Rallyhood says it’s “private and secure.” But for some time, it wasn’t.
The social network designed to help groups communicate and coordinate left one of its cloud storage buckets containing user data open and exposed. The bucket, hosted on Amazon Web Services (AWS), was not protected with a password, allowing anyone who knew the easily-guessable web address access to a decade’s worth of user files.
Rallyhood boasts users from Girl Scout and Boy Scout troops, and Komen, Habitat for Humanities, and YMCA factions. The company also hosts thousands of smaller groups, like local bands, sports teams, art clubs, and organizing committees. Many flocked to the site after Rallyhood said it would help migrate users from Yahoo Groups, after Verizon (which also owns TechCrunch) said it would shut down the discussion forum site last year.
The bucket contained group data as far back to 2011 up to and including last month. In total, the bucket contained 4.1 terabytes of uploaded files, representing millions of users’ files.
Some of the files we reviewed contained sensitive data, like shared password lists and contracts or other permission slips and agreements. The documents also included non-disclosure agreements and other files that were not intended to be public.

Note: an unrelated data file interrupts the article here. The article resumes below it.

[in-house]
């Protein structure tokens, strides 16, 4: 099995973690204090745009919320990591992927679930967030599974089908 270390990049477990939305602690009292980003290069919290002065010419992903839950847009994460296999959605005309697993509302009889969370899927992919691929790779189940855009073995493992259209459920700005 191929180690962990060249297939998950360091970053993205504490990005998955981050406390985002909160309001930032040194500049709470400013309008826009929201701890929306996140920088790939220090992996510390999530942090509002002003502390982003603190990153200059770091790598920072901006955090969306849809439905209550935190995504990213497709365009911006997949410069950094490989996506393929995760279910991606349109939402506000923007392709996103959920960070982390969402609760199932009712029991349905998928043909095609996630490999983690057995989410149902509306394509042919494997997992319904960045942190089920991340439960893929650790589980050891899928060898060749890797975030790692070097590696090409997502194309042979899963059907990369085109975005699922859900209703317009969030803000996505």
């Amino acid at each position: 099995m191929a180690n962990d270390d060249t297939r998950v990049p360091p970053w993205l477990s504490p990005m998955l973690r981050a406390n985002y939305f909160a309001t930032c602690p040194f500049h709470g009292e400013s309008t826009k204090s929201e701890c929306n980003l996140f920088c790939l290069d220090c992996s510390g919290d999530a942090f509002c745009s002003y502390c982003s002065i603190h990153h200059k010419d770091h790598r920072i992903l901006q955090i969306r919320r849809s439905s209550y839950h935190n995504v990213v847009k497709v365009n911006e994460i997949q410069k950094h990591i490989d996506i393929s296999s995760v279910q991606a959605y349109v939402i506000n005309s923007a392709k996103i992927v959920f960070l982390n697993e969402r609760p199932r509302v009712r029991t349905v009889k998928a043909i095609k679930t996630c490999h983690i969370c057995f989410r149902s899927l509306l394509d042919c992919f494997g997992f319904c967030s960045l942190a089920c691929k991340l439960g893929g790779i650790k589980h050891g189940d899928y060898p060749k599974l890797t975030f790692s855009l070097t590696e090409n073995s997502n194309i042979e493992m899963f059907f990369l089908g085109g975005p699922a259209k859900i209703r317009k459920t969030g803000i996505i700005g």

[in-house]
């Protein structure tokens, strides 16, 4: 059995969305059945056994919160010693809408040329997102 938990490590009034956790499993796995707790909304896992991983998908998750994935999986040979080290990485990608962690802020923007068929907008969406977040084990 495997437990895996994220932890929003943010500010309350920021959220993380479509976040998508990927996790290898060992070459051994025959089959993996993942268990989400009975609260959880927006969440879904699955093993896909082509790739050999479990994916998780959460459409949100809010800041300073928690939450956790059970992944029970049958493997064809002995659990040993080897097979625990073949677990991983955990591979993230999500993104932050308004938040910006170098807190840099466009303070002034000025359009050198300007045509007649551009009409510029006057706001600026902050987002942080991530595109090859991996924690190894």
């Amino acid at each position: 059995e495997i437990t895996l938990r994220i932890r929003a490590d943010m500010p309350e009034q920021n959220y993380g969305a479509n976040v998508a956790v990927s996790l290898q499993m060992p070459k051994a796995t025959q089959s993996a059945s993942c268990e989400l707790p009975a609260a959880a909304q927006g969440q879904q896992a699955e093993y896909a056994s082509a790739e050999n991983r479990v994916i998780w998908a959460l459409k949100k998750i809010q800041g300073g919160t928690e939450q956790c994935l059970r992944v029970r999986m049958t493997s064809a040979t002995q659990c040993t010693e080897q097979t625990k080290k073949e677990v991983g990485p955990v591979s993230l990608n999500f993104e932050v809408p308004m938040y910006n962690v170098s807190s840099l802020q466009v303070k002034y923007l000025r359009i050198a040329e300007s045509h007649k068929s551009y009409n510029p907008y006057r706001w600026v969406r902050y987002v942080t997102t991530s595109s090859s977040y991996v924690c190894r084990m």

Where we could identify contact information of users whose information was exposed, TechCrunch reached out to verify the authenticity of the data.
A security researcher who goes by the handle Timeless found the exposed bucket and informed TechCrunch, so that the bucket and its files could be secured.
When reached, Rallyhood chief technology officer Chris Alderson initially claimed that the bucket was for “testing” and that all user data was stored “in a highly secured bucket,” but later admitted that during a migration project, “there was a brief period when permissions were mistakenly left open.”
It’s not known if Rallyhood plans to warn its users and customers of the security lapse. At the time of writing, Rallyhood has made no statement on its website or any of its social media profiles of the incident.